EU supports Immigration Dept. with IPC materials for border crossing points

The Ambassador of the European Union and the Minister of Social Welfare have handed Infection Prevention and Control (IPC) materials for COVID-19 to the Immigration Department on Tuesday 7th July 2020. “COVID-19 knows no borders, but neither do exploitation and trafficking. Closing borders might help in containing the spread of COVID-19 but does not suffice to stop human trafficking,” the EU local office said.

These IPC materials will be delivered to 26 official border-crossing points in Kailahun, Kambia, Koinadugu and Pujehun districts to strengthen disease infection, prevention and control and contain the spread of the Coronavirus across and within border communities. According to the EU, even during the COVID-19 pandemic the combined efforts of partners engaged in the fight against trafficking in person must continue and intensify.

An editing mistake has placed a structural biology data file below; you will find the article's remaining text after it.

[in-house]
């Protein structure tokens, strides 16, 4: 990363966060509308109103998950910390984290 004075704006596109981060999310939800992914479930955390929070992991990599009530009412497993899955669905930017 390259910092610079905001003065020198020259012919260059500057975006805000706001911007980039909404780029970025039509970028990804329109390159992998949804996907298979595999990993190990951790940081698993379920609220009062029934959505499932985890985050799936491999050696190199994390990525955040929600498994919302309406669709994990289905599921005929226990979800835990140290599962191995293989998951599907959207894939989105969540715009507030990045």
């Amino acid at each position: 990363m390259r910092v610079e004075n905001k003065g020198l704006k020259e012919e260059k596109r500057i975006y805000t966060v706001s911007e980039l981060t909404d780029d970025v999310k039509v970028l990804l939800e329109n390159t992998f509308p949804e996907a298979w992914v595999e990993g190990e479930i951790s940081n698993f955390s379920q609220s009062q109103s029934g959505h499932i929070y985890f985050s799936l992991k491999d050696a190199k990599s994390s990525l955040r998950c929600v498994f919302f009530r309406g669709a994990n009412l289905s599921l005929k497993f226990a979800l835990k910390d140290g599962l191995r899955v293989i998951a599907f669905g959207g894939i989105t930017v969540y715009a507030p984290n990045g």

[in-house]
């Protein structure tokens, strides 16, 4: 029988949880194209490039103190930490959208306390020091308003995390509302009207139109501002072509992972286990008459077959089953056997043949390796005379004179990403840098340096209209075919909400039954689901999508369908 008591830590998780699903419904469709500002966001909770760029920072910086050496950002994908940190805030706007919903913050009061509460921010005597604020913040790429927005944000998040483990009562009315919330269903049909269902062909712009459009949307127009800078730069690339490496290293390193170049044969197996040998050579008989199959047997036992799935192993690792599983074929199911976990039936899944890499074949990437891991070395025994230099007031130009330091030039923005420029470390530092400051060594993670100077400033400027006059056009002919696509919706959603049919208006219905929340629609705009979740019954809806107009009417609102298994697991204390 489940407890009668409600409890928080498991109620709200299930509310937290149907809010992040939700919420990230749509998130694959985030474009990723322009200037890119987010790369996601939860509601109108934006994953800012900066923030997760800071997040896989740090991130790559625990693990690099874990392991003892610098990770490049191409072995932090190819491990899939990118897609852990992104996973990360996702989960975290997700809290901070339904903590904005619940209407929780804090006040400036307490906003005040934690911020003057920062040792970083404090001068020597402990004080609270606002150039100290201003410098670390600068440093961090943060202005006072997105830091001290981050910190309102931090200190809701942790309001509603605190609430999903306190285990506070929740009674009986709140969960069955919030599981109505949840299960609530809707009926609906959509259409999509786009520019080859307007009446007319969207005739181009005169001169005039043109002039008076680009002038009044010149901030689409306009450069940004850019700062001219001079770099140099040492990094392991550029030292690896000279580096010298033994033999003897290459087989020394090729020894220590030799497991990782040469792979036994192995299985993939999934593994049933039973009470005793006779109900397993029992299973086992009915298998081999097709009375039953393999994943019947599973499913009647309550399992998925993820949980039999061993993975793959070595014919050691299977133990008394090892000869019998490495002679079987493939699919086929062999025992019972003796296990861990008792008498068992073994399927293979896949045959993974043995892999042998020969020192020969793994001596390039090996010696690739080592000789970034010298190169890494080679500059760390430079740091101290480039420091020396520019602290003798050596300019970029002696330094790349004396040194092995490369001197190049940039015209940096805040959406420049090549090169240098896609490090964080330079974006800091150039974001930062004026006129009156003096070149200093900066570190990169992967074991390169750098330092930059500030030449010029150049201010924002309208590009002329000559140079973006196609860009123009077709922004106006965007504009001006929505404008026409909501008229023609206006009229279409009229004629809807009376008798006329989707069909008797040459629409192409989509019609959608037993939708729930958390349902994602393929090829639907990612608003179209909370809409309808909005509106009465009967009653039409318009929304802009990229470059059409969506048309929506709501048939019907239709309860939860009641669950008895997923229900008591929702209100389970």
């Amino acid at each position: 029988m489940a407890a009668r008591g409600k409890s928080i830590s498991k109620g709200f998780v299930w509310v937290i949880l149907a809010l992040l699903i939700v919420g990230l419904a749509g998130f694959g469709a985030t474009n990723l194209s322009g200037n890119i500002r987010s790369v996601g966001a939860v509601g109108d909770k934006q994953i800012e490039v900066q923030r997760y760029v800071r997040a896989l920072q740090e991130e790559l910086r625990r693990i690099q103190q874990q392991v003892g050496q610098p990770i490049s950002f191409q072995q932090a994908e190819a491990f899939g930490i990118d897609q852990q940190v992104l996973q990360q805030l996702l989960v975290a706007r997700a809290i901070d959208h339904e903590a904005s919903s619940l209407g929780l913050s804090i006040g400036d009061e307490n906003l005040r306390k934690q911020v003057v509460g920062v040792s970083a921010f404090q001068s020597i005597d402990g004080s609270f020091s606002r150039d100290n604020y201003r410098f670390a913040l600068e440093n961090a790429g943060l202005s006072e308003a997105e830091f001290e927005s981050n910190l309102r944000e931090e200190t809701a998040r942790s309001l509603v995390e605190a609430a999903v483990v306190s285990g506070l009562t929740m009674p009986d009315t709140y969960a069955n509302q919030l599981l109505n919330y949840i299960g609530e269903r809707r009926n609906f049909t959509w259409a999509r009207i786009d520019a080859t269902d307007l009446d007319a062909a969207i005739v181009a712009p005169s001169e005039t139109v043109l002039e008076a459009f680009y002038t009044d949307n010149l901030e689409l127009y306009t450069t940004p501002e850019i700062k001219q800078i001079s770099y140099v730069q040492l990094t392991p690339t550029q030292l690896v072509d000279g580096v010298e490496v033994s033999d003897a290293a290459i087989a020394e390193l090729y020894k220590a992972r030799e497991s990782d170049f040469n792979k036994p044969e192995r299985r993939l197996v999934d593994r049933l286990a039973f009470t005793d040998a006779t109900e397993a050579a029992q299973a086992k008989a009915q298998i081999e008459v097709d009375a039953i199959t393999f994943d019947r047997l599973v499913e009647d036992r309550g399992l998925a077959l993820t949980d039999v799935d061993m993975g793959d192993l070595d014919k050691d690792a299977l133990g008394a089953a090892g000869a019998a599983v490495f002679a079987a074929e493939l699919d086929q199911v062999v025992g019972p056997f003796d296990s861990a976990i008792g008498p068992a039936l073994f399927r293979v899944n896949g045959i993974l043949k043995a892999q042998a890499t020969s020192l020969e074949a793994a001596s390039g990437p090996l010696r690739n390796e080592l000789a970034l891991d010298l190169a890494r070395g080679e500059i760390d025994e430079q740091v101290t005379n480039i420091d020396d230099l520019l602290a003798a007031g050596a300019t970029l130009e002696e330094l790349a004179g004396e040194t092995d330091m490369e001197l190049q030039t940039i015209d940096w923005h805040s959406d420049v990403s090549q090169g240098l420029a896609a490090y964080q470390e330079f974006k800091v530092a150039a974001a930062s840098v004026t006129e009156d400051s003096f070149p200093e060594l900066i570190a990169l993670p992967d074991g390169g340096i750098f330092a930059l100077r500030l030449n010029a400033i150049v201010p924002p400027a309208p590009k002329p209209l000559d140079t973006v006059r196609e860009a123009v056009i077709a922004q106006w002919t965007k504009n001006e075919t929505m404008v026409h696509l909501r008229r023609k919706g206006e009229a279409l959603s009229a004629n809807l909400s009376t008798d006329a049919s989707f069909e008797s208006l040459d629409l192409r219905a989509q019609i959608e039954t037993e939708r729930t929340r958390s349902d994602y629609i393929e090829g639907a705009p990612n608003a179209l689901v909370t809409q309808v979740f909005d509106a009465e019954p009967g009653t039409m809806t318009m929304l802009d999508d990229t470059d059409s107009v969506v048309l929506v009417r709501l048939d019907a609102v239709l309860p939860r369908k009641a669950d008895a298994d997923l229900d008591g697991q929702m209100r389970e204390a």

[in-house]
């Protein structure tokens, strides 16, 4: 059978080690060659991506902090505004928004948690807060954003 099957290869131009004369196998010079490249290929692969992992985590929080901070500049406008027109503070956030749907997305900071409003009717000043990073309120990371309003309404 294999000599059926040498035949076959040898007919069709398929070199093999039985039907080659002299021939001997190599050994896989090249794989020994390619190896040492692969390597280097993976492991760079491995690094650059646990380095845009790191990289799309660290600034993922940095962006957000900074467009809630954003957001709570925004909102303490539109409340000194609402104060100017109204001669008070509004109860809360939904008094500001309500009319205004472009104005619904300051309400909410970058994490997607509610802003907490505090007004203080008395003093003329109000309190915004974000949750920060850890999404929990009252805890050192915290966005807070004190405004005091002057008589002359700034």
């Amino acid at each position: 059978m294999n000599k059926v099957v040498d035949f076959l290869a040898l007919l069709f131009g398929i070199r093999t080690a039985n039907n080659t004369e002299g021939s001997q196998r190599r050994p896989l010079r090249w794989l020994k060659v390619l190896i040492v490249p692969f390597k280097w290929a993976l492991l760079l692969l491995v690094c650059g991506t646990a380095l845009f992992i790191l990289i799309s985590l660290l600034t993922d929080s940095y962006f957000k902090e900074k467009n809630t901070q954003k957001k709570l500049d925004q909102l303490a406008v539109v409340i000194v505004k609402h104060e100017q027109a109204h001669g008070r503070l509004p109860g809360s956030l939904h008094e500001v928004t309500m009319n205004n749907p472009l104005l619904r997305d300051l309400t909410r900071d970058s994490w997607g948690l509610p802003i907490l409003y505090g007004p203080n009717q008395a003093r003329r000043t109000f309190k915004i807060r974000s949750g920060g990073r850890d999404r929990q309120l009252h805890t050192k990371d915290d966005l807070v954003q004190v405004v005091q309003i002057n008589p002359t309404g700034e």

The EU said at a time of crisis, vulnerability increases exponentially. The systems designed to support victims of trafficking can break down as limited resources are redirected to fighting the pandemic. Closing borders to suppress COVID-19 infections may seem to discourage trafficking. “In fact we should be worried about the opposite, it could drive traffickers to new routes and the socioeconomic impact of the crisis brings vulnerability and exploitation, especially of young girls, to new heights,” said Ambassador Tom Vens.

“As European Union, we are proud to be able to partner with GOAL and World Hope International, the Ministry of Social Welfare and the Sierra Leone Labour Congress, in the fight against child labour, human trafficking and indecent work across Sierra Leone.” Together we seek to reduce the prevalence and acceptance of child labour and human trafficking and promote decent work and human rights for women and youth in the informal sector.

Since 2017, the EU has joined hands in monitoring and advocacy, provision of training to law enforcement staff, immigration officers, union leaders and communities at large, engagement and establishment of community structures to support the victims of exploitation. At this time of COVID-19, this also means enhancing national authorities’ infection, prevention and control capacities, notably at border posts.

By Zainab Iyamide Joaque